Once or twice a day, most puppies kick up their heels and go a little gleefully wild. One label for this extra energy burst is a FRAP, Frenetic Random Activity Period. This condition is especially true of older puppies that will soon be leaving puppyhood behind. And, though FRAP is mostly associated with pups, some young adult dogs still exhibit these bursts of energy.
What to look for and expect
FRAPs most often happen in the early morning and early evening. Racing around the house, rolling on the rugs and careening off the furniture are all normal parts of the canine FRAP. When you can, sit back and enjoy the brief show.
You may be able to determine that a FRAP is coming when you see a glint in your dog's eye. Or maybe he'll assume a bow-like position, with his chest on the floor and his tail in the air. Then, suddenly, he'll bark or bounce, and then—he's off spinning in circles, racing up and down the hall, around or over the furniture, barking at you, and pouncing at toys. He's a veritable whirlwind and few things in life are as full of pure happiness as an energetic FRAP.
How to deal with FRAP
Sometimes a good FRAP is just plain fun, but other times you need to tone them down a bit for the sake of your house or dog's safety. A simple solution is letting your dog run around inside a fenced yard. Opening the door is usually all that is required to get him outside, but you can attract his attention with a favorite toy and toss it outside if he needs to be coaxed.
If you don't have a fenced backyard, close the doors of the rooms inside your home that you want to keep off limits. As a precaution, dogs should be kept off slippery surfaces to avoid slip 'n' slide accidents. Be especially aware of anything that could topple if bumped hard. The good news is that FRAPs rarely last more than a few minutes.
One way to keep a FRAP from erupting is to put your dog in his crate with a good chew toy for a few minutes. Or, if he'll focus, you can get out some treats and harness this energy into some obedience practice.
What you want to avoid is supporting this behavior. Chasing him around or laughing at his antics encourages more of this behavior. Remember, most dogs experience FRAPs at some point or another. It's a natural part of their development—and an event that can add smiles to your day.
As your dog ages, you’ll likely notice changes in your best pal’s energy levels, routine and even muzzle. Older pets may require adjustments to help them get around, exercise and live their best life as a senior. One important aspect of caring for a dog entering their golden years is diet.
When it comes to diet, every dog has unique, individual needs, regardless of age. So, there's no one easy answer to the question of soft food versus hard food. Both types of food can provide your dog with the nutrition they need — as long as you feed your dog a high-quality dog food that’s nutritionally balanced and complete.
Signs Your Senior Dog May Benefit from Wet Food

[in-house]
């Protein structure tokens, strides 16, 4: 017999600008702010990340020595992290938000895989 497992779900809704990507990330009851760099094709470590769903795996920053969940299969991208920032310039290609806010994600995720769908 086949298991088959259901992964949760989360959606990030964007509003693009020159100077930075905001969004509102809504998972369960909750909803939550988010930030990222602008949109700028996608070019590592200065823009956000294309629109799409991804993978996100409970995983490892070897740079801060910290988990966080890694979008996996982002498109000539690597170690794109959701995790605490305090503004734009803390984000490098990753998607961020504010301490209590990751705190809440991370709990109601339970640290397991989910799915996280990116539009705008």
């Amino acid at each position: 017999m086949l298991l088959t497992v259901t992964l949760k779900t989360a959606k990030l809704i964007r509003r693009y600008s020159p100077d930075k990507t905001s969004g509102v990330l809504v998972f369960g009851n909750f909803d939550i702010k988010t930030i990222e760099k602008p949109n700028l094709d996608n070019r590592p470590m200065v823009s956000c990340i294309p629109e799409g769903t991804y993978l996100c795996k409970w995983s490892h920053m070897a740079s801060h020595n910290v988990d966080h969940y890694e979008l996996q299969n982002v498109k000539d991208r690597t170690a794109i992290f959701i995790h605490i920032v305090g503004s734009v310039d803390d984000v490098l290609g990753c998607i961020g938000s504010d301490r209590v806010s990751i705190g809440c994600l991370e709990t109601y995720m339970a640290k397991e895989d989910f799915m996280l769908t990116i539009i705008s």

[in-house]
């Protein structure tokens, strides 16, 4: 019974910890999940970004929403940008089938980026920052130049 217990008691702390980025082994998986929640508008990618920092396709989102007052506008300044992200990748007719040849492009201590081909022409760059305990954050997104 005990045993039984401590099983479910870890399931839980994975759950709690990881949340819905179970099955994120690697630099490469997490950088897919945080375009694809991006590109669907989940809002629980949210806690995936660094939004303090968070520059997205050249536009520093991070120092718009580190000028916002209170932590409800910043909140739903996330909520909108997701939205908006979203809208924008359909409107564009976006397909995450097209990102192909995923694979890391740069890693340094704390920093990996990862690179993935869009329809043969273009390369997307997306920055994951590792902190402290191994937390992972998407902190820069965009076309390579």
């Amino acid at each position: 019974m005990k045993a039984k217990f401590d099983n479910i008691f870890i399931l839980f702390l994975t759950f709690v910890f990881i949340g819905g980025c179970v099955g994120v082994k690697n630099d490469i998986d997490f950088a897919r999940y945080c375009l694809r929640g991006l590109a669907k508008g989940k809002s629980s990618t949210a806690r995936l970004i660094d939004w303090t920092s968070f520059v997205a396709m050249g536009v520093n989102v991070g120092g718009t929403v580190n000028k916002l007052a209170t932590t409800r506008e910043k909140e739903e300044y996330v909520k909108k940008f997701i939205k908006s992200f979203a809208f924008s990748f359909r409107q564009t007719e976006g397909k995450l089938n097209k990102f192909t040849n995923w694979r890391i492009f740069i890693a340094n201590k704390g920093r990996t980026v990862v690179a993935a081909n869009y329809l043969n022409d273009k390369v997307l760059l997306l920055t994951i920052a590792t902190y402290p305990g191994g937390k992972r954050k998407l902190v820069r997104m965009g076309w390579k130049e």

If your dog has very specific health concerns, such as aging joints or weight issues, consult with your vet for more information about what type of food best addresses your dog's needs. That being said, there are a few reasons why you may consider switching your senior dog to soft food.
As your dog gets older, their teeth may become more sensitive, which can make chewing kibble more difficult and even uncomfortable. Switching to a soft food can help to alleviate your pet’s oral discomfort when eating.
However, if your dog is experiencing serious pain at mealtime from a condition like tooth decay or gingivitis, switching to soft food won't remedy the problem. Make sure you talk to your vet about oral care and dental treatment.
Digestion begins in the mouth with saliva, so if your dog has a tendency to scarf down meals, they may not be adequately chewing the food or adding enough saliva to it. Soft food can aid with digestion because it's more easily chewed.
It’s no surprise that wet food has a higher moisture content when compared to dry kibble. If your senior pup is prone to urinary-tract issues or simply needs a little help staying hydrated, canned dog food may be a good choice.
Aging dogs tend to have a slower metabolic rate compared to their younger years, which puts them at a higher risk of becoming overweight or obese. Many nutritionally balanced wet dog foods offer high protein content with fewer carbs than dry food, which can benefit older dogs with slower metabolism. Always talk to your vet if you have concerns about your pup’s weight.
While wet food may be less than appetizing to humans, the opposite is true for dogs! If your aging best friend has started turning their snout up to dry food, wet food tends to be more appealing to picky eaters. Mixing wet food and kibble offers your pup a variety of flavors and textures; try adding wet food as a topper on dry food for a real treat!
Whether you choose dry food, soft food or a mix of both, ask your vet before making any transition. And when it's time to switch your dog's food, remember to do it slowly — even if it's the same brand and flavor — to help prevent stomach upset and allow your dog time to adjust.